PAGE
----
Meet Daniel and Melanie Stewart and hear their story.  They are in recovery and rebuilding through the Moral Reconation Therapy (MRT) program which has helped give them direction and hope in their journey of recovery.  They fell from stable and promising lives into a world of drugs, lost their way and ended up on a current that was pulling them under and from which they saw no way of overcoming.  They had lost not only their hope but a place to live and Daniel’s two precious children to the state because they were unable to properly care for them.


Moving from this hopelessness to a place where they are currently in a house, a home, for the first time in years and are current working to be able to adopt their children back to their home is happening now because of MRT through FRC, the FRC team, the community support and hope renewed.   This is their Poseidon story.


Daniel’s parents were killed in a car accident when he was sixteen.  That was the real beginning of his stepping into the drug world.  There were semblances of “normal” life from time to time but drugs were always there, sometimes in the background, sometimes as his primary objective.  Addiction supersedes everything in those who have crossed to that life.

During those earlier years, Daniel was in a twelve-year relationship and became the father of two sons, sons he loved but sons that sometimes were not the primary focus in his life.  As might be expected, separation was also on this pathway and then his actions resulted in him losing his home, his vehicles and his sons.  Even now he no longer has parental rights to his sons.   The horrific impact of the life Daniel has lived, and all the subsequent consequences, is loss of partner, children, home, vehicle, a place to live and self-respect.


Daniel has been in and out of jail/prison.  During those times out, he lived in tents and lived in an RV with no electricity or heat; he had bunked out with friends and slept in the car.  He was chasing that demon drug that had throttled his life and he took Melanie with him.


Daniel and Melanie met about four years ago.  “I fell in love the first time I saw him,” she said.   He loved her back but he took her with him as they moved into a life of homelessness and hunger.  “It was so bad that we didn’t see a way out,” Melanie remembered.  Daniel once told Melanie, she said, that she was chasing him and he was chasing drugs.


There was a store near Elvis Presley Park where they lived in a tent for several months.  “The store would put out food that we could get only between 9 p.m. and midnight,” Melanie remembered.  To go get this food, they had walk a long distance because they no longer had a vehicle of any kind.  Sometimes, she was alone in that tent and sometimes “didn’t want to come out.  I was so scared.”  And, she was

hungry.  When Daniel could get food, he would bring it back to her but that was after a drug haze cleared.  “We were homeless.” At one point, they lived in an RV with no utilities.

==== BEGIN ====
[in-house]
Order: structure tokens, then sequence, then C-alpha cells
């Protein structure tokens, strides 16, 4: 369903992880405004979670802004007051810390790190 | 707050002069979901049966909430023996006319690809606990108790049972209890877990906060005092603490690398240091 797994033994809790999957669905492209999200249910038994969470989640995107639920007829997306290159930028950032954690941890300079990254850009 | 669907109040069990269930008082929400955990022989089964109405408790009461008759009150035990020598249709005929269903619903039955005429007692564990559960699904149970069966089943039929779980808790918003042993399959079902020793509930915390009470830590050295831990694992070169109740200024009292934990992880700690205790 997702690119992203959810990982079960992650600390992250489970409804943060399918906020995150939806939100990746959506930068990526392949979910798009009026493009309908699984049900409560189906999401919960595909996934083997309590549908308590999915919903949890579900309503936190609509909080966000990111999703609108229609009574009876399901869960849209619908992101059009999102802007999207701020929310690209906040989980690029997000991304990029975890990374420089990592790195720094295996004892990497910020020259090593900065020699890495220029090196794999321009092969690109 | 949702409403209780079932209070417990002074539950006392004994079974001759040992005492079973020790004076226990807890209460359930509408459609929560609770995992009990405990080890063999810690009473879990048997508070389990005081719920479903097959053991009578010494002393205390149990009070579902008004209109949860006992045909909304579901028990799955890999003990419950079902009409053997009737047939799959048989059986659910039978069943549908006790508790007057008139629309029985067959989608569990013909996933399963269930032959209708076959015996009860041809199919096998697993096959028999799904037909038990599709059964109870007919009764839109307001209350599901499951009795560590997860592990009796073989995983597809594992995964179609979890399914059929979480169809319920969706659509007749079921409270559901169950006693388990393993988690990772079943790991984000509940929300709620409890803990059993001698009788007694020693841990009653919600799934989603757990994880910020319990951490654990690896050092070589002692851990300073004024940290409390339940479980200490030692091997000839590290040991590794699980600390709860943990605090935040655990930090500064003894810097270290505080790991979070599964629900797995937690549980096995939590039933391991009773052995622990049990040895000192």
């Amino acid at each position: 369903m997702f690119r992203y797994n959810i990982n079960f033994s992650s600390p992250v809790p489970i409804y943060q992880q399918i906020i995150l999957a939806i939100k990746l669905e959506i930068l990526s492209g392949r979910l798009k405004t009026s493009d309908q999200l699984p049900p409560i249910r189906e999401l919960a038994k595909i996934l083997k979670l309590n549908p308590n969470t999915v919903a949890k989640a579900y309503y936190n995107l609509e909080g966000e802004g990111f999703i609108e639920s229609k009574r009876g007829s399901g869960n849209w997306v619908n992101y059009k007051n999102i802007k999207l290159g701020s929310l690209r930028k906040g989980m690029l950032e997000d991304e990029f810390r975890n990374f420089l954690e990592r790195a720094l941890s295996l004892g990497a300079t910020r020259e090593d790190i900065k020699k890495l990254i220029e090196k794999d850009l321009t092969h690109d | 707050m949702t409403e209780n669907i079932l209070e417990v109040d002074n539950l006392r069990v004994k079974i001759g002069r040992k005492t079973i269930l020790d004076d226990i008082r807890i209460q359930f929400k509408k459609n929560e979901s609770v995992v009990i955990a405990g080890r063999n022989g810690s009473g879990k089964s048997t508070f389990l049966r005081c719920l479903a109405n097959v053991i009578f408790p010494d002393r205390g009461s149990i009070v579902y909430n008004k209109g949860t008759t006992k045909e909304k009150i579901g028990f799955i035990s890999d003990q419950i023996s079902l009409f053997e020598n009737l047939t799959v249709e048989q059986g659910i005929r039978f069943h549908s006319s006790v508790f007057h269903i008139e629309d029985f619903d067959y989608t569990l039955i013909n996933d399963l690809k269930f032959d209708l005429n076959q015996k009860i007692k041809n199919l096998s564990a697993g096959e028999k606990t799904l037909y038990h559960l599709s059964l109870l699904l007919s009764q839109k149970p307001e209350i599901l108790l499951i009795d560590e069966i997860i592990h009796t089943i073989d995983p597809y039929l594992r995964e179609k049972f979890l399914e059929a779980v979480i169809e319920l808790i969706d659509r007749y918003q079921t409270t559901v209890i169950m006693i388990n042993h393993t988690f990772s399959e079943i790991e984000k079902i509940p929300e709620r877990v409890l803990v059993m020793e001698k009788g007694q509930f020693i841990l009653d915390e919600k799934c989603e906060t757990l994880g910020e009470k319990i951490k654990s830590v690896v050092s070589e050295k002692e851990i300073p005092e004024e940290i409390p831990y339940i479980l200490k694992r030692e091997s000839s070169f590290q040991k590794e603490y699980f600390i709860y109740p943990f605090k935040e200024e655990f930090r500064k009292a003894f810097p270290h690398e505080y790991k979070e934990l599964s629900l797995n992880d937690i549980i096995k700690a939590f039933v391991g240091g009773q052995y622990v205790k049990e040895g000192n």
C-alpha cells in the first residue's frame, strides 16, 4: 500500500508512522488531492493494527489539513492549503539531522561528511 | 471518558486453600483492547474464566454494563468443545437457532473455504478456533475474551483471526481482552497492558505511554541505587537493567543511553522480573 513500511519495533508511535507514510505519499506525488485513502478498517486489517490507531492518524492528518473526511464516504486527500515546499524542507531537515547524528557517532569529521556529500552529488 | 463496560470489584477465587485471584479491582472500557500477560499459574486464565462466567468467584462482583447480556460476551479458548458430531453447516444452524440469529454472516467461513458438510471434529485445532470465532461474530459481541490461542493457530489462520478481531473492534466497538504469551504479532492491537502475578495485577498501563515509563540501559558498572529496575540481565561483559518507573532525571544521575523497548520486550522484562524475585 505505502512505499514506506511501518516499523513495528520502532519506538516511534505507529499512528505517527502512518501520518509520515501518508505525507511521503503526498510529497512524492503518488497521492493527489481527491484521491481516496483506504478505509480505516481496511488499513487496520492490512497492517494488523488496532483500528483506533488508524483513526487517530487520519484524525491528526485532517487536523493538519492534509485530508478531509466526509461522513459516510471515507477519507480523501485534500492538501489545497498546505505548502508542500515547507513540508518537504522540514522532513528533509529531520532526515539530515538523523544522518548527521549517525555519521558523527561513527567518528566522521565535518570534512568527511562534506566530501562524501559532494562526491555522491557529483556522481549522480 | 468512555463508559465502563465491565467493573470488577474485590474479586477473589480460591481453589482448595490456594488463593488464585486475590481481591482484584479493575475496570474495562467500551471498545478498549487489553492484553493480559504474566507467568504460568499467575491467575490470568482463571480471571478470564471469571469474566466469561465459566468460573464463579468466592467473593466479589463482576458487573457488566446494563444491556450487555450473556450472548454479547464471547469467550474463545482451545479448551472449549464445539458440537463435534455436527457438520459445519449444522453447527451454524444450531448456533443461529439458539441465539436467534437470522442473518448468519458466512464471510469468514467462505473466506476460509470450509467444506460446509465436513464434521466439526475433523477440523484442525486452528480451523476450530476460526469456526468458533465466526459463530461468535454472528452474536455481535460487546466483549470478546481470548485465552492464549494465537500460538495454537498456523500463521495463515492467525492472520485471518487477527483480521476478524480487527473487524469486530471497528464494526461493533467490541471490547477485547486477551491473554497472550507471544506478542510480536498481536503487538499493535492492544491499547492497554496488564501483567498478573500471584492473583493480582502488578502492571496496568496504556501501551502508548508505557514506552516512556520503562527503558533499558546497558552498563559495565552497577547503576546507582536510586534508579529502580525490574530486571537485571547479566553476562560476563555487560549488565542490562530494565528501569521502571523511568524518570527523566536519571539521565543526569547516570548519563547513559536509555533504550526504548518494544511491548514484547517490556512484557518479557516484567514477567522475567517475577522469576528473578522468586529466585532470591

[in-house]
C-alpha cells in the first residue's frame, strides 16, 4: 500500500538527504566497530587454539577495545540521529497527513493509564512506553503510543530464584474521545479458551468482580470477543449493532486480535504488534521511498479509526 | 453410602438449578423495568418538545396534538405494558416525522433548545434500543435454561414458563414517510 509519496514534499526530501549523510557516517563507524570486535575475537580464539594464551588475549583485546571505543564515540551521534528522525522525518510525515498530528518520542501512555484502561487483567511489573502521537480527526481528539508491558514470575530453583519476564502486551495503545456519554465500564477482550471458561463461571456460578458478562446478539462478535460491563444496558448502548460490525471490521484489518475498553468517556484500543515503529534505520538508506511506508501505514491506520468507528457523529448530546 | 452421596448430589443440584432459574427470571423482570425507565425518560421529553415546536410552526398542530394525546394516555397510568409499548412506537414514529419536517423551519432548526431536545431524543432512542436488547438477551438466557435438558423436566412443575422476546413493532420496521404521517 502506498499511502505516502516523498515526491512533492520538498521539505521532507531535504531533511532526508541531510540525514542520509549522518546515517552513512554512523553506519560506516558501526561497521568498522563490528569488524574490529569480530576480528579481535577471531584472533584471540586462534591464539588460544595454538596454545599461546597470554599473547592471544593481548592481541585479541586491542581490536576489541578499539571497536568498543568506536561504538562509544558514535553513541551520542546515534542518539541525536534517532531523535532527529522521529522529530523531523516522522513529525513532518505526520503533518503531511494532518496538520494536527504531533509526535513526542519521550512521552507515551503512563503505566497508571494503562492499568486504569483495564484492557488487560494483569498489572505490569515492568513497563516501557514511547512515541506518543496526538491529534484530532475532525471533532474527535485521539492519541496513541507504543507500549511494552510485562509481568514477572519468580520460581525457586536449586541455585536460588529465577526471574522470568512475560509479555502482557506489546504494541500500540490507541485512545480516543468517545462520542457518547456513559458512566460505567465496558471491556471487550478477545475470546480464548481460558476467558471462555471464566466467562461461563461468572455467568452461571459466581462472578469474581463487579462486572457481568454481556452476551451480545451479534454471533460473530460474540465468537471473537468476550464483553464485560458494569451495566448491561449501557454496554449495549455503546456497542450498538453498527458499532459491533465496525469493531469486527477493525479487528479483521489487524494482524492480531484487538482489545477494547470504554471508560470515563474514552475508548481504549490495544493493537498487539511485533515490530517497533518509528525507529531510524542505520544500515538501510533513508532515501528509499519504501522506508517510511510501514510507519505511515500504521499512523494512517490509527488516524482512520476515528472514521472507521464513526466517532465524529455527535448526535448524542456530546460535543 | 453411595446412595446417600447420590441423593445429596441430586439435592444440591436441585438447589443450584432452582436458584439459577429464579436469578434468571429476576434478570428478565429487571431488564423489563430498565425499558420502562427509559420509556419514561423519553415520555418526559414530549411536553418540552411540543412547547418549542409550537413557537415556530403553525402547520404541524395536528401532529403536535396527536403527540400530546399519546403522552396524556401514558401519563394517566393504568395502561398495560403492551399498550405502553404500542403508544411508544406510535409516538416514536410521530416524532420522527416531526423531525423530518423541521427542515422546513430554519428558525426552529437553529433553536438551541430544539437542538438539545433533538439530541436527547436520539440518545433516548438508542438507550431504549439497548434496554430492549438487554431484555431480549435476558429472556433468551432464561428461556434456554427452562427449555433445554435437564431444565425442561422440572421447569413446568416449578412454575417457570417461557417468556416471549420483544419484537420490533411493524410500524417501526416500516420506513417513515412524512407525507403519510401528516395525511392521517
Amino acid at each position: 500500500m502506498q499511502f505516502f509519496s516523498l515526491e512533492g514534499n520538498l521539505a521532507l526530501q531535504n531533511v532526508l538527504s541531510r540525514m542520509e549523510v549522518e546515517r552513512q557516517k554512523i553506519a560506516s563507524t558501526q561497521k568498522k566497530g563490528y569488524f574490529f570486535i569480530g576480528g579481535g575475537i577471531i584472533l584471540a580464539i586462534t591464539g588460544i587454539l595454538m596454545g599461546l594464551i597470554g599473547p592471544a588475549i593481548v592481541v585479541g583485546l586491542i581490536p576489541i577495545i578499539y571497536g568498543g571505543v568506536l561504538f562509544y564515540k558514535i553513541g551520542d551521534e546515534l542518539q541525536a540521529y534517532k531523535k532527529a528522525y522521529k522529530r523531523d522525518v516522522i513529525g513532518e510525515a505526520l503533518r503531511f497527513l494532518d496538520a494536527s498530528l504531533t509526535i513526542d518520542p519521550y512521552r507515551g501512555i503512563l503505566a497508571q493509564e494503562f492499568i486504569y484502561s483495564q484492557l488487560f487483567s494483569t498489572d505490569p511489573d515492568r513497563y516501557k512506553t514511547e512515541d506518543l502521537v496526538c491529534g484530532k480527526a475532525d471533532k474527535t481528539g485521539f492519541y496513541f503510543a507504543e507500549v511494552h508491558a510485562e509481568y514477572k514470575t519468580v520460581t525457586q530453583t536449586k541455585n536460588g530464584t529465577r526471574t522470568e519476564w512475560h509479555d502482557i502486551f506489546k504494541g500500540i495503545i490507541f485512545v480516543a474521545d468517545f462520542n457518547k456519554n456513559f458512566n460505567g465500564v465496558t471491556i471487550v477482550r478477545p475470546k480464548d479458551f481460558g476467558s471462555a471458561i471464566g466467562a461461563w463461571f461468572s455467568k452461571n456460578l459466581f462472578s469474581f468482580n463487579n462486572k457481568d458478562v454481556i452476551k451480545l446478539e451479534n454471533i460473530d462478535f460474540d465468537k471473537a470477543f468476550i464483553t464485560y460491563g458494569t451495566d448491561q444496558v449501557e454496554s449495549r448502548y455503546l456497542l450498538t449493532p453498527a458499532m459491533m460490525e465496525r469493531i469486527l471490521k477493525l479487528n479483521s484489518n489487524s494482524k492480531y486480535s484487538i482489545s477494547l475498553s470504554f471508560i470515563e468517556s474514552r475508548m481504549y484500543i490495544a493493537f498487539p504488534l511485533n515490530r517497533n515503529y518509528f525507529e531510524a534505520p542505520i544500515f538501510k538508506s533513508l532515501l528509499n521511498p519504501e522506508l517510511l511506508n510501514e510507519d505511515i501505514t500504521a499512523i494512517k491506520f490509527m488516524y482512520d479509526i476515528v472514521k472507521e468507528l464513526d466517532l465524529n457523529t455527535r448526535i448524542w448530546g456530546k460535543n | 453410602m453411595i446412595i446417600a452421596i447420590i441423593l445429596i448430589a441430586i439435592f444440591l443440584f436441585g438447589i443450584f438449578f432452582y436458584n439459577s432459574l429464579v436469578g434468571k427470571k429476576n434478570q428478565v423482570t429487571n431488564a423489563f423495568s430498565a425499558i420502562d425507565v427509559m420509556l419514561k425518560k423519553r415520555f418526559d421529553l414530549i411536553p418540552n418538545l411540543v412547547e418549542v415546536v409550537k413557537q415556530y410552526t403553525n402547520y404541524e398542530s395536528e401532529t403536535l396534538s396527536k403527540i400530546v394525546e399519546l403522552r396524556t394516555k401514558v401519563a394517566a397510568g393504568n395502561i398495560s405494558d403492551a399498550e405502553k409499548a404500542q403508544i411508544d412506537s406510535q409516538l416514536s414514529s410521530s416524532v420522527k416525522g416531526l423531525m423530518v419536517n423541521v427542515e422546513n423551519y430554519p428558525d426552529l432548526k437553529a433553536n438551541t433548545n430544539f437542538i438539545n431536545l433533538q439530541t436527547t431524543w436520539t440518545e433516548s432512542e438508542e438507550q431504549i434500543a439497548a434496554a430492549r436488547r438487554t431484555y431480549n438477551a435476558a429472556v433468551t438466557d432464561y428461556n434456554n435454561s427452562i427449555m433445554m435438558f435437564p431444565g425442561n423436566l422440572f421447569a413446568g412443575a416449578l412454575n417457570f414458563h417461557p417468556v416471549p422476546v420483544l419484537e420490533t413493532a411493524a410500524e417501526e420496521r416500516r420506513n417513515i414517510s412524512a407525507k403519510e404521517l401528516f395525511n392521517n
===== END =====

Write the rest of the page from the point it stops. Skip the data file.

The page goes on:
Sometimes, they would get back to her parents who helped all they could.  But, the parents didn’t help get the drugs that had them bound.  During one period when Daniel was incarcerated, Melanie was provided a home with an uncle and he also gave her a job.  She worked and saved money so that the couple could get a place to live when Daniel got out.  That Poseidon boat was still capsized and they were still swimming through a riptide current that was drowning them.


 “We both prayed,” Melanie said.  Their prayers began to be answered when the Mississippi Department of Corrections required Daniel to report on his first day out of his latest incarceration to The Family Resource Center Recovery facility.  This was the day Daniel met Kim Benefield, who leads the recovery team in many areas but with a strong focus on Moral Reconation Therapy (MRT).  On that day, as she interviewed him and assessed his needs, she told him to get Melanie and bring her in also.  They both would need to receive the therapy.


Their future changed that day.


Kim’s assessment conclusions were that their recovery should include several segments of the FRC education process.  The FRC team provides educational therapy in healthy relationships, conflict resolution, parenting, budgeting and more.  “That is the beauty of the FRC concept.  We approach recovery through a joint effort of education from different FRC specialists to overcome each of the problem areas but it is also larger than just our FRC team.  We work with the judicial system and the MDOC (Mississippi Department of Corrections), community colleges and other organizations to provide alternatives to the former lifestyles.  It is a community coming together to help individuals achieve sustainable recovery and to then live better lives from this time forward,” Benefield explained.  “Our field educators led Daniel and Melanie in these areas:  Erika Jones taught the parenting classes; Tony Corrie led the conflict resolution sessions; Claire Goodson instructed in healthy relationships. We all have the same objective and the combined impact is successful.” Daniel said, “We love the classes there,” Daniel said.  “We learned how to beat this.” 


Daniel and Melanie began to make progress as they swam through treacherous waters.  MRT is a cognitive-behavior approach that teaches those with substance disorders and helps them to reach a place where they can overcome the addiction and make moral decisions with clearer thought processes about what is right and wrong.